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Thais

The Metropolitan Opera's cheesy-looking production of Massenet's opera still works as a vehicle for star Renee Fleming.

By New York City
Renée Fleming and Thomas Hampson in Thais
(© Ken Howard)
Renée Fleming and Thomas Hampson in Thais
(© Ken Howard)
The Egyptian desert serving as ascetic home to the priests and nuns in Jules Massenet's 1894 opera Thais, adapted from Anatole France's satirical novel, can be taken as a metaphor for the dry stretches found not only in much of the composer's writing, but also in John Cox's Metropolitan Opera production. There simply isn't a lot to look at: some dunes, a palm tree or three (the palms are gilded as if supposedly prospering in the Alexandria locale) and a couple of staircases for star Renee Fleming to descend in sumptuous Christian Lacroix costumes.

This slightly cheesy-looking 2002 undertaking has been borrowed from the Lyric Opera Chicago as a Fleming showcase, and patrons who toughed out the opening performance got enough of the soprano singing with golden radiance to justify their time and trouble. Fleming, who acted the role quite well, had no trouble getting to the gorgeous final high D of the work's most famous aria, "Dis-moi que je suis belle." The desperation Fleming conveyed while singing and pacing the stage as a courtesan fearing the deterioration of her beauty is a testament to the diva's continuing diva-hood. Her Thais is a woman who needs her mirror so violently that she hugs it.

The opera's two-handed scenes between sybaritic Thais and Cenobite monk Athanael (Thomas Hampson) show Massenet at his darkly melodious -- but in no way satirical -- best. Athanael has made it his mission to convert Thais to Christianity and thereby save her tarnished soul, and the several lengthy exchanges during which he accomplishes his task -- but eventually regrets his disdain for pleasures of the flesh -- are subtle, yet passionate.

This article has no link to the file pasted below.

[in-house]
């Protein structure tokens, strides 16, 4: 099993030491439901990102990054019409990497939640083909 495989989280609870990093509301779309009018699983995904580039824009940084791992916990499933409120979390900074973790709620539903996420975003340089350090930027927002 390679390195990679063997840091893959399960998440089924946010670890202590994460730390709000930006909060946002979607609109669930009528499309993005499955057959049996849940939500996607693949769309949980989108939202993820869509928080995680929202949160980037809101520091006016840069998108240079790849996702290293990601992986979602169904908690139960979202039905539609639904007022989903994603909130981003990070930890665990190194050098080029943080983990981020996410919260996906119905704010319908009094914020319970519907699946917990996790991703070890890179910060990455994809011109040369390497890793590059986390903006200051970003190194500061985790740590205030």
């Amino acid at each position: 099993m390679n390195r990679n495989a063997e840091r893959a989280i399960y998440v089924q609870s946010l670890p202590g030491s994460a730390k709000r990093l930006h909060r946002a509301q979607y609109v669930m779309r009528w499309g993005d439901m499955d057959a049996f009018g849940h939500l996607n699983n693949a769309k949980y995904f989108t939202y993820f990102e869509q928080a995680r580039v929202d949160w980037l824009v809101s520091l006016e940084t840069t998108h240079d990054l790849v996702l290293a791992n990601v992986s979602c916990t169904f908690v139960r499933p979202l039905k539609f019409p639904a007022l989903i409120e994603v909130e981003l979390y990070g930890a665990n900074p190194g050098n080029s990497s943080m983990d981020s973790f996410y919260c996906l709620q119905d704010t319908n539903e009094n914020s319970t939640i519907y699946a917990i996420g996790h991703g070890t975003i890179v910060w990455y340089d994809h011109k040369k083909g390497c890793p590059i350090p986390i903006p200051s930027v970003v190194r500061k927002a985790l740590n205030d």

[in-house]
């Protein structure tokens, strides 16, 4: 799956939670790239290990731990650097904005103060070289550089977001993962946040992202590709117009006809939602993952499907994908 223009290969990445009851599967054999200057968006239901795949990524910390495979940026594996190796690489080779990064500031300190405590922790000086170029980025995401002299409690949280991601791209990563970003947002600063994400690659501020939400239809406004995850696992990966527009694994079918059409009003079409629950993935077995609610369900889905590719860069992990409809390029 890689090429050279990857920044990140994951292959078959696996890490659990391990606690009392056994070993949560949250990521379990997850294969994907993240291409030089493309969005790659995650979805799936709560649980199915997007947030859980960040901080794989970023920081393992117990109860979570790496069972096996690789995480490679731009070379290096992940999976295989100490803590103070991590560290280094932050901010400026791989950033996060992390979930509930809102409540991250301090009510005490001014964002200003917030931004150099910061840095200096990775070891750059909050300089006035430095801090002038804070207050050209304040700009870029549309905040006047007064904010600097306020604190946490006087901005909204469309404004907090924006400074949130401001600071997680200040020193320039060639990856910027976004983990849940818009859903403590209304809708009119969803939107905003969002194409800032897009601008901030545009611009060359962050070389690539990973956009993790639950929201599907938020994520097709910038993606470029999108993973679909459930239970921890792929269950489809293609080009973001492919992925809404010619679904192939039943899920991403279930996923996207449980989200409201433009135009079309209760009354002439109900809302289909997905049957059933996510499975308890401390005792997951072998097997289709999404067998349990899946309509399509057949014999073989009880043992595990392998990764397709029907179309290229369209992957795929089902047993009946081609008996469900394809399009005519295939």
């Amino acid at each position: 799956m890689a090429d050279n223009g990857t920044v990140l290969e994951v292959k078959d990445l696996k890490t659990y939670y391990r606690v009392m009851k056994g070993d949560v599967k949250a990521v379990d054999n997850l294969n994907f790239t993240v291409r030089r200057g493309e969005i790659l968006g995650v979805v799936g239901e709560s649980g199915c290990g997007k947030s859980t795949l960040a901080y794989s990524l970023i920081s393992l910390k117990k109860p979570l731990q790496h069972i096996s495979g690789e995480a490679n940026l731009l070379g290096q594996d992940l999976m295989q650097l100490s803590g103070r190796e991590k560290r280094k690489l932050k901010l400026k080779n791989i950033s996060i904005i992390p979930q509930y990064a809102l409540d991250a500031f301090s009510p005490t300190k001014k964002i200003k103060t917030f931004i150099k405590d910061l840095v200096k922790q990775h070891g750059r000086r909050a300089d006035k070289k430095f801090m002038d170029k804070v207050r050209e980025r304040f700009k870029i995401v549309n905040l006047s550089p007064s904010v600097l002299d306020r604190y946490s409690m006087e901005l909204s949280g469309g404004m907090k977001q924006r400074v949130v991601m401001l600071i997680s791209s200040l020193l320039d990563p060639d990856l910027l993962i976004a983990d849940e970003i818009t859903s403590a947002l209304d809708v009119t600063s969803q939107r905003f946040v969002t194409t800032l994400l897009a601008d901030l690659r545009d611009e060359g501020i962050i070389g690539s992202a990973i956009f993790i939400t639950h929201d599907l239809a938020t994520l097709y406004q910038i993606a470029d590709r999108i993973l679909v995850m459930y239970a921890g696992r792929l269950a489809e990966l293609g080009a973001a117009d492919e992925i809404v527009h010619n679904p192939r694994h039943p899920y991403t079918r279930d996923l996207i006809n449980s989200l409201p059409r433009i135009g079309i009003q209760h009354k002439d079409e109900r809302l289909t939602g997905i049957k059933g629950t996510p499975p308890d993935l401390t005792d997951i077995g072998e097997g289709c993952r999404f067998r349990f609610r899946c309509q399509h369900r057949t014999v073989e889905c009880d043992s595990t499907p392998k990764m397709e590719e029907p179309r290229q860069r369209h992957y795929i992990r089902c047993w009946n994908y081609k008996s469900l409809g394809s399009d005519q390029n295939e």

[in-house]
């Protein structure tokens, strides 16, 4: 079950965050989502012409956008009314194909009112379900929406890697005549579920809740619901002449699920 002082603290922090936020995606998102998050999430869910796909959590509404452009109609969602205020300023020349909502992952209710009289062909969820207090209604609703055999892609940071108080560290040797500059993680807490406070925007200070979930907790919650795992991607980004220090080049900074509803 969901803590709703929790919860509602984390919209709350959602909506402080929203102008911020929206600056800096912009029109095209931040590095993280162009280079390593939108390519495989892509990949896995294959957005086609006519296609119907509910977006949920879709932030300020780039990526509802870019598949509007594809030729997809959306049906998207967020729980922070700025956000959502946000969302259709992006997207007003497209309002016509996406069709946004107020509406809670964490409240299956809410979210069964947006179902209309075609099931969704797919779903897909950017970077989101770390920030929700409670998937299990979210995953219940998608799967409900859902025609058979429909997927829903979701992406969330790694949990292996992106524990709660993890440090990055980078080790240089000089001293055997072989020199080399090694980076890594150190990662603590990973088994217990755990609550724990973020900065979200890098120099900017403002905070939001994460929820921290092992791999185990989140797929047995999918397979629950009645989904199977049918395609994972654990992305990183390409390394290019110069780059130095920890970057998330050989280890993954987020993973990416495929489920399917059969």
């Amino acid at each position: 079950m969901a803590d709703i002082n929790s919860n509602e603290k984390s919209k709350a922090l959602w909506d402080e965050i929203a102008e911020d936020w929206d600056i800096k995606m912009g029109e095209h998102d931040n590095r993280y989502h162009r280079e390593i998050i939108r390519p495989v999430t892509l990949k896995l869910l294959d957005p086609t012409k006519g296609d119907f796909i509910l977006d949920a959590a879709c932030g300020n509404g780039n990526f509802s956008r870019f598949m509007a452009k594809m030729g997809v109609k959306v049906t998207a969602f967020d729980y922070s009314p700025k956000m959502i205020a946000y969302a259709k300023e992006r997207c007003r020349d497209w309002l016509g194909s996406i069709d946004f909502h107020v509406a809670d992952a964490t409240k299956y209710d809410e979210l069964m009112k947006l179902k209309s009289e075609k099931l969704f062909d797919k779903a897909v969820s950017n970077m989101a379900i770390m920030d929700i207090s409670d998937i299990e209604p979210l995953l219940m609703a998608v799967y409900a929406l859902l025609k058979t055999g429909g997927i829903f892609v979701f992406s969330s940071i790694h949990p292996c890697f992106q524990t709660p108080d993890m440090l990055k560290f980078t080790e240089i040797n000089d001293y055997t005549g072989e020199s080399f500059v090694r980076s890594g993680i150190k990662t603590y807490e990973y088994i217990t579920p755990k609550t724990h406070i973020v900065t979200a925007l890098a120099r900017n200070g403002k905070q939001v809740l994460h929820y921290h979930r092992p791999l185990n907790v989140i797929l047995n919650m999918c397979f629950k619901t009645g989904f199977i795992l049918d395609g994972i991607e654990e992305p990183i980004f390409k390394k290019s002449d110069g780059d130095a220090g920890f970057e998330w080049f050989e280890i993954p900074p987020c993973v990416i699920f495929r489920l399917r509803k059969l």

While the orchestra thrums, Fleming gets the passion, as does Hampson, whose singing is less than its most striking and shows signs of a weakening vibrato. The final scene -- when Thais is about to go to the God whom she's discovered but Athanael realizes he desires Thais' body as much as her spiritual well-being -- contains Massenet's choicest composing, and its conflicting anxiety and serenity is conducted exquisitely by Jesus Lopez-Cobos. The other musical peak is the "Meditation" played between acts two and three, here done by David Chan, who will have listeners thinking of him as comparable to the most supreme violin soloists.

Much of Massenet's score may not necessarily be as dry as desert sand, but it does occasionally contain the music equivalent of some of those eventually boring Saharan vistas. The happenstance doesn't help the effectiveness of Michael Schade, who plays Thais' erstwhile fiance in a martinet's mustache, Alain Vernhes as head Cenobite monk Palemon, or the relatively small choral ensembles. Moreover, Cox's direction only complicates matters when more than Fleming and Hampson are populating the sometimes cramped and awkward sets. Nonetheless, the opera ultimately remains a soprano's vehicle that Fleming rides with glory.


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